Engineers from Canon Electronics, which is a unit of the Japanese imaging devices maker, have joined a team led by the Japan Aerospace Exploration Agency (JAXA) that is building what will be the world's smallest satellite launch vehicle, about the size of a utility pole—the company decided to assist Japan in manufacturing a low-cost "mini-rocket" for future satellite launches—a number of private companies in Japan are working to help build the nation's space industry to greater prominence.
The company's experience designing and manufacturing devices, such as digital cameras, should help the JAXA team select the best rocket parts as well as make key control instruments smaller and lighter. Systems for changing the rocket's orientation or separating stages once in space have already been developed.
The three-stage rocket will be an upgrade to JAXA's two-stage SS-520, which carries instruments for research observations, and will measure 52 centimeters in diameter and less than 10 meters in length. The new version will cost less than one-tenth as much to launch as leading rockets and is expected to be used to lift smallsats in orbit. An initial launch is slated for early next year from the Uchinoura Space Center in Kagoshima Prefecture.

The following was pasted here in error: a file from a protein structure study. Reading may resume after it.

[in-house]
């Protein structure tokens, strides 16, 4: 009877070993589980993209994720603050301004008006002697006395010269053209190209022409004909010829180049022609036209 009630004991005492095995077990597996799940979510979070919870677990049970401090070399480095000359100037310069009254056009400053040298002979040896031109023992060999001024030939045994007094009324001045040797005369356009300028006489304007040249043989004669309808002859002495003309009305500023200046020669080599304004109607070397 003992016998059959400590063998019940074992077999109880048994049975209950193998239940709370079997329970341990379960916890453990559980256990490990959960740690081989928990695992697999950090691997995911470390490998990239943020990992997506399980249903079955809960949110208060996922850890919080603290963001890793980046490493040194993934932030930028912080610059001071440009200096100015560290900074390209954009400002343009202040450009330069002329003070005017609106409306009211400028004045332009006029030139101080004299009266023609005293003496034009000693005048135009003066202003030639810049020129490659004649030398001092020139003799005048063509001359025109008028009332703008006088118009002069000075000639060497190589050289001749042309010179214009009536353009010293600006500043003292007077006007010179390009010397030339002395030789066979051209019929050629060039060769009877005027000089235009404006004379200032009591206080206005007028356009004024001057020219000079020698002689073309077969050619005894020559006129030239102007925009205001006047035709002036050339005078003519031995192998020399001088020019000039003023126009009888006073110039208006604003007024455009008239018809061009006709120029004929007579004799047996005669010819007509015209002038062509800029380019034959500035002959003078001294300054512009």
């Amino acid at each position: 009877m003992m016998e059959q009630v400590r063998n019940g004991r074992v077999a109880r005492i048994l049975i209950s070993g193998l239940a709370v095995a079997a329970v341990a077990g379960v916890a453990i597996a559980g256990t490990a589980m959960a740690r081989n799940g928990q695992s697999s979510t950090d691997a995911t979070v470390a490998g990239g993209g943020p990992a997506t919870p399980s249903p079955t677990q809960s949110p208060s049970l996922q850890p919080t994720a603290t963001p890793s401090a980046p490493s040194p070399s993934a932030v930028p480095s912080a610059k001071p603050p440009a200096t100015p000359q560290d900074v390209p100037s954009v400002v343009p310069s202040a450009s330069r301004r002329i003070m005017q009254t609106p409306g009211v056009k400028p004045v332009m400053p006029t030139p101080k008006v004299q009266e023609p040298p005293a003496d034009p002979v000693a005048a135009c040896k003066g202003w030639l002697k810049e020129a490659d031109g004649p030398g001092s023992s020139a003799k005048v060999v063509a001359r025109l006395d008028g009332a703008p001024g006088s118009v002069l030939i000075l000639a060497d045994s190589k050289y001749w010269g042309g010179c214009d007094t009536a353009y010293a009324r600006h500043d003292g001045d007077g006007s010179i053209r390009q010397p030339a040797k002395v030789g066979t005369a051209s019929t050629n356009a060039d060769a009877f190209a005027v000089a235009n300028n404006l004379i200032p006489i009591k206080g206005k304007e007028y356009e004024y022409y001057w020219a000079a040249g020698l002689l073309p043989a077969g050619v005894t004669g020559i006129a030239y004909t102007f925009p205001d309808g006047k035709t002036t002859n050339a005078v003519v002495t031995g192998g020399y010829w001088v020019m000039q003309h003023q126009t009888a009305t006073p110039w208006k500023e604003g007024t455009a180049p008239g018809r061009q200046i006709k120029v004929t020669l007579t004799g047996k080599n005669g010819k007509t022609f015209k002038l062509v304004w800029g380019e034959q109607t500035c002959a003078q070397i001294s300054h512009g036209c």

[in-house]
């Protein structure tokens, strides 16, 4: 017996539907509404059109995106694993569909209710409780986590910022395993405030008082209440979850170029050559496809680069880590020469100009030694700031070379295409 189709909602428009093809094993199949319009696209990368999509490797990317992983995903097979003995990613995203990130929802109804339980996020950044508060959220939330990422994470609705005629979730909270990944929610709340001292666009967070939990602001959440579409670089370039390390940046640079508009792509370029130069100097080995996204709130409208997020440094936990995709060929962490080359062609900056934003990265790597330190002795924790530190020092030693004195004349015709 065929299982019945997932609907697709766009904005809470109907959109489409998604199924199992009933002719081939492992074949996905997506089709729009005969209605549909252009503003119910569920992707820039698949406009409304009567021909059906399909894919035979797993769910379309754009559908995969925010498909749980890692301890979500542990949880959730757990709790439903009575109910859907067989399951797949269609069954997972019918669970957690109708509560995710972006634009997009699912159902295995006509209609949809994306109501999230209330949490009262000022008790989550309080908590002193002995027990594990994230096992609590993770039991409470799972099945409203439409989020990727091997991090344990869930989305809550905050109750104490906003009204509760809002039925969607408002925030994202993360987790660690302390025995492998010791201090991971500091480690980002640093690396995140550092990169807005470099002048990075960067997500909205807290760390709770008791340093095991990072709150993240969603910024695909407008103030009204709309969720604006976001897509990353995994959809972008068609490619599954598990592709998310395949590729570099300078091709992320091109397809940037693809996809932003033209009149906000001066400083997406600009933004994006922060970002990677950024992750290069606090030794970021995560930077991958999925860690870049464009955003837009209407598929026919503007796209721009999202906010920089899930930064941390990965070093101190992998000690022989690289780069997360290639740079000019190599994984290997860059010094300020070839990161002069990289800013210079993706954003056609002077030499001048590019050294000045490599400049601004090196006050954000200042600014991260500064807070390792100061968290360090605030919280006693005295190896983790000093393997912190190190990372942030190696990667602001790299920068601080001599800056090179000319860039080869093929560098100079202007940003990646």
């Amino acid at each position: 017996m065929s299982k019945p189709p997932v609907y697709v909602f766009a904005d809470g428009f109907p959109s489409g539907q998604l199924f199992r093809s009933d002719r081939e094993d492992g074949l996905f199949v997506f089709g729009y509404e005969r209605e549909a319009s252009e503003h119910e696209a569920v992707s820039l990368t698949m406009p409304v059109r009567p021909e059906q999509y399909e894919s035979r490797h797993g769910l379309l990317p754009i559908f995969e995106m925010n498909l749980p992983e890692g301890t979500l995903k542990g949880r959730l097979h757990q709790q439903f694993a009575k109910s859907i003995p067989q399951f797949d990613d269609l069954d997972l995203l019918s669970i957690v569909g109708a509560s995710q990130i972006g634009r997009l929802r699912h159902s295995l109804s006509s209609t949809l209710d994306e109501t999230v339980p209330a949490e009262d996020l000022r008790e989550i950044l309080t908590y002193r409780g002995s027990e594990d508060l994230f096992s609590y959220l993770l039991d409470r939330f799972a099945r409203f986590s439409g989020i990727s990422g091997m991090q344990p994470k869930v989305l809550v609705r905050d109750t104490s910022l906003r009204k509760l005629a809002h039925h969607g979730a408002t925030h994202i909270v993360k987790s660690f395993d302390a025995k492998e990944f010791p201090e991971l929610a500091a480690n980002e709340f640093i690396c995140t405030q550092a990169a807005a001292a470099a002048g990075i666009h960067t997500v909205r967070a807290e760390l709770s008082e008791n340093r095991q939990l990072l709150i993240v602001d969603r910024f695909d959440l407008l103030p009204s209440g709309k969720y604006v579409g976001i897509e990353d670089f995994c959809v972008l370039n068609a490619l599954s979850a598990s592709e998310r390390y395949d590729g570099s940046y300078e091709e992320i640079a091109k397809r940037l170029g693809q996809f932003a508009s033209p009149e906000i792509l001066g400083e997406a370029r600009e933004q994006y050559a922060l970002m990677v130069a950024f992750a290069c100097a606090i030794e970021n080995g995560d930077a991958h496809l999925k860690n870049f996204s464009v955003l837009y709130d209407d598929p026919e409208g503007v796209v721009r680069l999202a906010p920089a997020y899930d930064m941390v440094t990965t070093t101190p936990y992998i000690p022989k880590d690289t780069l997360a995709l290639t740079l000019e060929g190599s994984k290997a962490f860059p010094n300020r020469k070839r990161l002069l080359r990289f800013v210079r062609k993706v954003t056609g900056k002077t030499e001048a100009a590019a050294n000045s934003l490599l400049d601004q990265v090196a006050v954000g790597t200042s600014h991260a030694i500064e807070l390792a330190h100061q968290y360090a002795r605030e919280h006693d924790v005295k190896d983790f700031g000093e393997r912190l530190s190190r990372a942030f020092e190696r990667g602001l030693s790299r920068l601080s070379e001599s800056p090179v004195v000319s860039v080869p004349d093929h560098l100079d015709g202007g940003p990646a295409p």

Satellites currently in use for weather observation or defense are typically large and are often commissioned by governments. Smaller devices developed by the private sector are seen as becoming more common, especially for use in managing to traffic, surveying farmland or disaster areas. Demand for lower-cost rockets capable of carrying those satellites is expected to surge and Canon Electronics has their own plans to launch a miniature imaging satellite next year in a step to expand aerospace operations.
Meanwhile, travel agency H.I.S. and ANA Holdings, parent of All Nippon Airways, have announced investments in PD Aerospace, a Nagoya-based startup working on manned spacecraft. The funds will help develop key components such as engines. That venture aims to make its first commercial spaceflight in 2023. If this mission comes to fruition, H.I.S. will help develop space tourism and shipping services, while ANA will support pilot training and help maintain the shuttles.